Which led to the digging out of a diary from the packing box that chronicled the days leading up to ordination. Reading through an entry was found about Noose Night. Noose Night was when a transitional deacon would invite underclassmen to his room and have a little party during which he gave away his neckties. I liked my ties and apparently the other gentlemen did too because the disappeared readily.

1998 was also the year the last time the Vatican sent a collection of artifacts to Cleveland. (If the event is anything like last time it will be ourtrageously mobbed.) There was a note about stopping in the gift shop. When I was in Africa I had made a friend who had also written to my mother. He was about to be ordained also and so my mother had me pick up a pyx as an ordination present for him.

Sometime in April, just weeks away from ordination, I had my first baptism. “Derek Matthew and Rebecca Ann. It went well,” I wrote, “except that I almost drowned Rebecca, but no one seemed to mind.”
It is funny how one forgets unless there is a journal or pictures to stimulate the memory. That is why I always encourage young persons, particularly seminarians to journal (and not on the Internet. Get a plain book and write!) Life is a whirlwind and there is so much to remember and there are many blessings which we should always hold on to in order to give proper thanks to God.

Friday, June 6, 2008


Indescribable! It's time for some music again on Sunday Video on Tap. The graphics alone are worth watching on this one. (4:03)


I could not resist posting this video too. I loved it. Remember Timmy: Be careful!

"Jeepers!" says Jay, "It's time for Catholic Carnival 175!"

Adoro sent along this site for interesting art.

C. said that reviews Catholic web sites' strengths and weaknesses. In her estimation they are pretty on the target and C. is usually pretty on mark herself.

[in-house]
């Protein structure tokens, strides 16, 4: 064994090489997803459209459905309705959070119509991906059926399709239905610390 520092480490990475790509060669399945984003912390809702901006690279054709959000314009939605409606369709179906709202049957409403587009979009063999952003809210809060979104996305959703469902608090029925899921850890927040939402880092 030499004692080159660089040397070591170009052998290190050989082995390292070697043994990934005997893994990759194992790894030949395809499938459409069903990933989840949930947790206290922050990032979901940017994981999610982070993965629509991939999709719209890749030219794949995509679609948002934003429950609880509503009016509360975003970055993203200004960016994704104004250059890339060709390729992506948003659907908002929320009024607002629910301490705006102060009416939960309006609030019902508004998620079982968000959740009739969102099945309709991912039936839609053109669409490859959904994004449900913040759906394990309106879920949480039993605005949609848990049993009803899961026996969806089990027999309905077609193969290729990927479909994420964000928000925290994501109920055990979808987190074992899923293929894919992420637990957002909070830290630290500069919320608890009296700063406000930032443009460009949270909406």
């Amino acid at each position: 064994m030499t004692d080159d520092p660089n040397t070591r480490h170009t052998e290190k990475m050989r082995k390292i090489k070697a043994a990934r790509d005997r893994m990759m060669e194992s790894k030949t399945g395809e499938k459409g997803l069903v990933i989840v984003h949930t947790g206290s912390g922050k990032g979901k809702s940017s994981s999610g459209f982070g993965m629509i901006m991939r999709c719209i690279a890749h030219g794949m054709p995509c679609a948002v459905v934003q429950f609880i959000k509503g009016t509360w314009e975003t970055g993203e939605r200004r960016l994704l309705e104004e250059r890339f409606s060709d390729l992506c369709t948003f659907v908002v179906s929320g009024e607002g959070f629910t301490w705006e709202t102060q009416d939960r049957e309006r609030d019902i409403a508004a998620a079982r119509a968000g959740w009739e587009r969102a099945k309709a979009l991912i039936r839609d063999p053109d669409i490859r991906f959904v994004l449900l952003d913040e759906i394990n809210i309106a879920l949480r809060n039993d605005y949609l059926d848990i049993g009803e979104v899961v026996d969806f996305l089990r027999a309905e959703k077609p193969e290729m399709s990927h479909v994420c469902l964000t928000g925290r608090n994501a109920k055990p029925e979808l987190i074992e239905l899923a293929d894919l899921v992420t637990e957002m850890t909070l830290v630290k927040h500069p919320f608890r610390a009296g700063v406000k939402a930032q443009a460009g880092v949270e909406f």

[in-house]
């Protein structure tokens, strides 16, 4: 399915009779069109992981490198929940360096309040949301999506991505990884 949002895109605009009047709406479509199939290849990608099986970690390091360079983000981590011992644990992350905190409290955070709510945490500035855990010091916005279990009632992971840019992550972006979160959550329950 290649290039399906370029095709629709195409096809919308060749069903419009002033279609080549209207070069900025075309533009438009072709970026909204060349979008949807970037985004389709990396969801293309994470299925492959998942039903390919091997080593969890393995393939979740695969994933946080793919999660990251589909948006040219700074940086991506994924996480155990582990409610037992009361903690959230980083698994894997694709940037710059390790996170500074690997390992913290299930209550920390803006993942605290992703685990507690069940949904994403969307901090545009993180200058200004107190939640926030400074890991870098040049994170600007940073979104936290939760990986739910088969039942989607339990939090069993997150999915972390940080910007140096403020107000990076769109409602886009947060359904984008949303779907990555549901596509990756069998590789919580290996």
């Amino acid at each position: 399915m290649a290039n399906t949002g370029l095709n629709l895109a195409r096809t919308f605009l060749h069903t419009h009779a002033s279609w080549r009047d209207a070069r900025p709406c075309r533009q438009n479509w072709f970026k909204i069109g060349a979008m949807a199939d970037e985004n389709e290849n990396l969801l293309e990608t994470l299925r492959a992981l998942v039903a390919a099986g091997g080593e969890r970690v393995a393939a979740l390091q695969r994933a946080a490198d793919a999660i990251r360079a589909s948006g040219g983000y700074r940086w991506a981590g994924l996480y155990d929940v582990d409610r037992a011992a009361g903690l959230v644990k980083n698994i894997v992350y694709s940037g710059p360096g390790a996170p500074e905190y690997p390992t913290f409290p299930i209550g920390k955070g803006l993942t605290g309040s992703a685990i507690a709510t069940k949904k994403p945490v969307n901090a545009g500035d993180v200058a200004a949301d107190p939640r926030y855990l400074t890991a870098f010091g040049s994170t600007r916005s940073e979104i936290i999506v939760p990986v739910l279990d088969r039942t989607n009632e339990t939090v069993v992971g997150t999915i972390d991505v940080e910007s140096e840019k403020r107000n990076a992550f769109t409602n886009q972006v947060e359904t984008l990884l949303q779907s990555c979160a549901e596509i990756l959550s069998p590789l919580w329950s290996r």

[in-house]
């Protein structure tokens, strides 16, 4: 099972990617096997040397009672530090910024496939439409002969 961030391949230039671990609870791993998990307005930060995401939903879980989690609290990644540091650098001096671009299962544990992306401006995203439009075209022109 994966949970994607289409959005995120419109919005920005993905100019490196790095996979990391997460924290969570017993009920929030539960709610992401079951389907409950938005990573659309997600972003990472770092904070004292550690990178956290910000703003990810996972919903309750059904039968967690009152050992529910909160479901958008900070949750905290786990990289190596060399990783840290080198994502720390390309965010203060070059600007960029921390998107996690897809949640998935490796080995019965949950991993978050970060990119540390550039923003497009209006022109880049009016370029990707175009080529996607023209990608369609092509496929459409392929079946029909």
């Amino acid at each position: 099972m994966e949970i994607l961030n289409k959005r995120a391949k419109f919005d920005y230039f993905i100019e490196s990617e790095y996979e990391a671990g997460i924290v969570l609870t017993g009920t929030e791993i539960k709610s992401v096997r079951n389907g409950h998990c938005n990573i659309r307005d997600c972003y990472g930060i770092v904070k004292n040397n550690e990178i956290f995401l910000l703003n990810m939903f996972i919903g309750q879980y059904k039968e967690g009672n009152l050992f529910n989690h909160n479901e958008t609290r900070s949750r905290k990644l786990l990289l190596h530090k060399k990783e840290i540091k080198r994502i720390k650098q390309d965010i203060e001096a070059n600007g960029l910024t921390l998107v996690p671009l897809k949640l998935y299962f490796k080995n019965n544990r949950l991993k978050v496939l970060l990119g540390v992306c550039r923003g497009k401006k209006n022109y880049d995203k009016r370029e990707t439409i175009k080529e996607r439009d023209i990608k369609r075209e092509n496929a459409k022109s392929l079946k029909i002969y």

N.B. Would those of you who are coming to the Adam's Ale Vatican event please send me an Email to confirm. I would like to make final plans before my life becomes even more of a whirlwind than it is.

Thursday, June 5, 2008


There are still more candles that we use. The processional candles are used at the head of the procession in honor guard fashion with the processional cross. They lead the Gospel procession during the Gospel Alleluia. They can also appear at other significant times such as at Stations of the Cross.

“Torches” are another time in which candles are used. Six servers enter the sanctuary and kneel around the altar from the Sanctus until the Our Father. These also play the double of role of symbolizing Christ as well as marking His presence among us in this significant way.

You may notice candles on the walls around your Church. These candles are placed on the places on the wall where the bishop has anointed and consecrated the building for sacred use. On those spots a plain cross is to be painted, sculpted, or hung, in front of which a candle may burn. The oil used to consecrate is called “Chrism” which derives its name from Christ. The candles then, once again, symbolize Christ as well as marking His presence.

In fact, all candles prescribed to use during Catholic Liturgies symbolize Christ with one exception. During Tenebrae there is a special “candelabra” of sorts which contains fifteen candles. Tradition says that only the upper most candle represents Christ while the other the eleven faithful disciples (the service takes place during Holy Week) and the three Maries. This service had been suppressed but it is finding a resurgence in many parishes.